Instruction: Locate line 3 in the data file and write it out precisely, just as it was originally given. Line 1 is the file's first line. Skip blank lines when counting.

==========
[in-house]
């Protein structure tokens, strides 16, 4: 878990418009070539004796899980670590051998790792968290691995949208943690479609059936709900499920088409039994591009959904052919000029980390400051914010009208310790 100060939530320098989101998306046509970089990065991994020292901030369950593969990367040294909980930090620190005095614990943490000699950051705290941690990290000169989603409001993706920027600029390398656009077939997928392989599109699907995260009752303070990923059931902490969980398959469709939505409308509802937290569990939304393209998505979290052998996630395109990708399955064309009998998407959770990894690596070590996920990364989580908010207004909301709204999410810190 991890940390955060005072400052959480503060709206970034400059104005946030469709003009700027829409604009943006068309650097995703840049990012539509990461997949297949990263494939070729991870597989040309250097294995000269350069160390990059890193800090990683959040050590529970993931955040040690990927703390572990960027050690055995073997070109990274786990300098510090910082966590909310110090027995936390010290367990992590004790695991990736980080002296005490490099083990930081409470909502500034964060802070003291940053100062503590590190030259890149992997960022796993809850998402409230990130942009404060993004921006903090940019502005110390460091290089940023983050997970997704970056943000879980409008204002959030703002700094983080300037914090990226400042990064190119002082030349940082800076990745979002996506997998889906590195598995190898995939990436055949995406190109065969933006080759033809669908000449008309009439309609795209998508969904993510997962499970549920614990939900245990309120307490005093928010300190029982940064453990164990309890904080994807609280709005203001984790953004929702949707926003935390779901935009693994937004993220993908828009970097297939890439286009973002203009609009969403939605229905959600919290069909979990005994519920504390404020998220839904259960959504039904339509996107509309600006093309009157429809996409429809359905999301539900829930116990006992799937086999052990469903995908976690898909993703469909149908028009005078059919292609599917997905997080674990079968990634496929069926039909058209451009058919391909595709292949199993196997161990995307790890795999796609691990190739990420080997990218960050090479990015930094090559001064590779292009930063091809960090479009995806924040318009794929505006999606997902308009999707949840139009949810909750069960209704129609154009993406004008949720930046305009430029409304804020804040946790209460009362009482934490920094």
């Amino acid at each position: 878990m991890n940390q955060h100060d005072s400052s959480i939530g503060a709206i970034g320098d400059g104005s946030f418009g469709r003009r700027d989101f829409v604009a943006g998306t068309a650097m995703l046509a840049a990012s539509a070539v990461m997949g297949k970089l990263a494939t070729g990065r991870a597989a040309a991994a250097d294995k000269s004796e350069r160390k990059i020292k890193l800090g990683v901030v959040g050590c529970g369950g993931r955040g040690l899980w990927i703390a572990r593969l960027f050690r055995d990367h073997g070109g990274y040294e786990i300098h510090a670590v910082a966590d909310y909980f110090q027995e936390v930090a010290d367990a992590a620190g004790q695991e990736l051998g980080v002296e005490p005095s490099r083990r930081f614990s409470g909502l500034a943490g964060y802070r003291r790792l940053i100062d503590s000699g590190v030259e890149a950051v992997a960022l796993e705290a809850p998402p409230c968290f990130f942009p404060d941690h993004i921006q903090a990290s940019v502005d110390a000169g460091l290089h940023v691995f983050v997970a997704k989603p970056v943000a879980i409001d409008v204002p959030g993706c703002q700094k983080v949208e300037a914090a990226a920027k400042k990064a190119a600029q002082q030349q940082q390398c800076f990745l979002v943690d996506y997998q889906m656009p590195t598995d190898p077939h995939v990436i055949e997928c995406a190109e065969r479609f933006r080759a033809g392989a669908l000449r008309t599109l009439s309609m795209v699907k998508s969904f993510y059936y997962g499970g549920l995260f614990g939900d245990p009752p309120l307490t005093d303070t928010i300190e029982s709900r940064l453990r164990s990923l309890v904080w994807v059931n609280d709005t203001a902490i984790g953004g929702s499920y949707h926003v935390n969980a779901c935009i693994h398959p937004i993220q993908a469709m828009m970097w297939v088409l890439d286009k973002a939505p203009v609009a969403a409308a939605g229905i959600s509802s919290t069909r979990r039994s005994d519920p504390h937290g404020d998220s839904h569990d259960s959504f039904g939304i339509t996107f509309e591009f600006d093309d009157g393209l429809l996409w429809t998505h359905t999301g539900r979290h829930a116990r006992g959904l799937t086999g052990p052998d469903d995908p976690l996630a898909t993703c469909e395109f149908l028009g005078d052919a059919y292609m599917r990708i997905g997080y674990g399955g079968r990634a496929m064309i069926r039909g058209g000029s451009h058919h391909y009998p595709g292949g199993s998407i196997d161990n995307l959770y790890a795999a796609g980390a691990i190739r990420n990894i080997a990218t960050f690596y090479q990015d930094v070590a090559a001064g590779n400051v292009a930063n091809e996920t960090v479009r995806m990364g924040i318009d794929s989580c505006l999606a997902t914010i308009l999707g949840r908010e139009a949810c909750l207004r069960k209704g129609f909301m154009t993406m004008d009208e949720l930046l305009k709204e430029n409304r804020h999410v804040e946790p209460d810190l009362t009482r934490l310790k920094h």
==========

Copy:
């Amino acid at each position: 878990m991890n940390q955060h100060d005072s400052s959480i939530g503060a709206i970034g320098d400059g104005s946030f418009g469709r003009r700027d989101f829409v604009a943006g998306t068309a650097m995703l046509a840049a990012s539509a070539v990461m997949g297949k970089l990263a494939t070729g990065r991870a597989a040309a991994a250097d294995k000269s004796e350069r160390k990059i020292k890193l800090g990683v901030v959040g050590c529970g369950g993931r955040g040690l899980w990927i703390a572990r593969l960027f050690r055995d990367h073997g070109g990274y040294e786990i300098h510090a670590v910082a966590d909310y909980f110090q027995e936390v930090a010290d367990a992590a620190g004790q695991e990736l051998g980080v002296e005490p005095s490099r083990r930081f614990s409470g909502l500034a943490g964060y802070r003291r790792l940053i100062d503590s000699g590190v030259e890149a950051v992997a960022l796993e705290a809850p998402p409230c968290f990130f942009p404060d941690h993004i921006q903090a990290s940019v502005d110390a000169g460091l290089h940023v691995f983050v997970a997704k989603p970056v943000a879980i409001d409008v204002p959030g993706c703002q700094k983080v949208e300037a914090a990226a920027k400042k990064a190119a600029q002082q030349q940082q390398c800076f990745l979002v943690d996506y997998q889906m656009p590195t598995d190898p077939h995939v990436i055949e997928c995406a190109e065969r479609f933006r080759a033809g392989a669908l000449r008309t599109l009439s309609m795209v699907k998508s969904f993510y059936y997962g499970g549920l995260f614990g939900d245990p009752p309120l307490t005093d303070t928010i300190e029982s709900r940064l453990r164990s990923l309890v904080w994807v059931n609280d709005t203001a902490i984790g953004g929702s499920y949707h926003v935390n969980a779901c935009i693994h398959p937004i993220q993908a469709m828009m970097w297939v088409l890439d286009k973002a939505p203009v609009a969403a409308a939605g229905i959600s509802s919290t069909r979990r039994s005994d519920p504390h937290g404020d998220s839904h569990d259960s959504f039904g939304i339509t996107f509309e591009f600006d093309d009157g393209l429809l996409w429809t998505h359905t999301g539900r979290h829930a116990r006992g959904l799937t086999g052990p052998d469903d995908p976690l996630a898909t993703c469909e395109f149908l028009g005078d052919a059919y292609m599917r990708i997905g997080y674990g399955g079968r990634a496929m064309i069926r039909g058209g000029s451009h058919h391909y009998p595709g292949g199993s998407i196997d161990n995307l959770y790890a795999a796609g980390a691990i190739r990420n990894i080997a990218t960050f690596y090479q990015d930094v070590a090559a001064g590779n400051v292009a930063n091809e996920t960090v479009r995806m990364g924040i318009d794929s989580c505006l999606a997902t914010i308009l999707g949840r908010e139009a949810c909750l207004r069960k209704g129609f909301m154009t993406m004008d009208e949720l930046l305009k709204e430029n409304r804020h999410v804040e946790p209460d810190l009362t009482r934490l310790k920094h």